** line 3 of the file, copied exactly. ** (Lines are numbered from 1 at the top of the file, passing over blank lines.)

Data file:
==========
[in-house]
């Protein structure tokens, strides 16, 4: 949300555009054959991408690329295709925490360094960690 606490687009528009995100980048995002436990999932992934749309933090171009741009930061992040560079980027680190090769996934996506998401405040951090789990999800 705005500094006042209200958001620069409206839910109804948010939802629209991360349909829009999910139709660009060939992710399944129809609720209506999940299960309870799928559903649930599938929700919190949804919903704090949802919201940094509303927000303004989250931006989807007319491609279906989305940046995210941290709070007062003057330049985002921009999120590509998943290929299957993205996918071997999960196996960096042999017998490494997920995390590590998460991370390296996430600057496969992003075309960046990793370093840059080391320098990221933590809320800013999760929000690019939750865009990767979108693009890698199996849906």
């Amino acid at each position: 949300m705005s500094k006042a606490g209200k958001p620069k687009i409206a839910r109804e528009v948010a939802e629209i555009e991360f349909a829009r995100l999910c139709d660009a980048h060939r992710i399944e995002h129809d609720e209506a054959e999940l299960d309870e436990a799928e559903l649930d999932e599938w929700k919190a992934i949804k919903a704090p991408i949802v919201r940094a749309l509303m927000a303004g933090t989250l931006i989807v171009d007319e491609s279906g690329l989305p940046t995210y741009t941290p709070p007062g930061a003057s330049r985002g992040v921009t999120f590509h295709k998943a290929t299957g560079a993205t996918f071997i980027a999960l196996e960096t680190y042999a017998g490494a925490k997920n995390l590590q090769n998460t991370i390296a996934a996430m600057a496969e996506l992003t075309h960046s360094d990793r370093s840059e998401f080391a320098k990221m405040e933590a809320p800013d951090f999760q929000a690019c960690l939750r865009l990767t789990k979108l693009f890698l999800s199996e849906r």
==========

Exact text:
């Amino acid at each position: 949300m705005s500094k006042a606490g209200k958001p620069k687009i409206a839910r109804e528009v948010a939802e629209i555009e991360f349909a829009r995100l999910c139709d660009a980048h060939r992710i399944e995002h129809d609720e209506a054959e999940l299960d309870e436990a799928e559903l649930d999932e599938w929700k919190a992934i949804k919903a704090p991408i949802v919201r940094a749309l509303m927000a303004g933090t989250l931006i989807v171009d007319e491609s279906g690329l989305p940046t995210y741009t941290p709070p007062g930061a003057s330049r985002g992040v921009t999120f590509h295709k998943a290929t299957g560079a993205t996918f071997i980027a999960l196996e960096t680190y042999a017998g490494a925490k997920n995390l590590q090769n998460t991370i390296a996934a996430m600057a496969e996506l992003t075309h960046s360094d990793r370093s840059e998401f080391a320098k990221m405040e933590a809320p800013d951090f999760q929000a690019c960690l939750r865009l990767t789990k979108l693009f890698l999800s199996e849906r």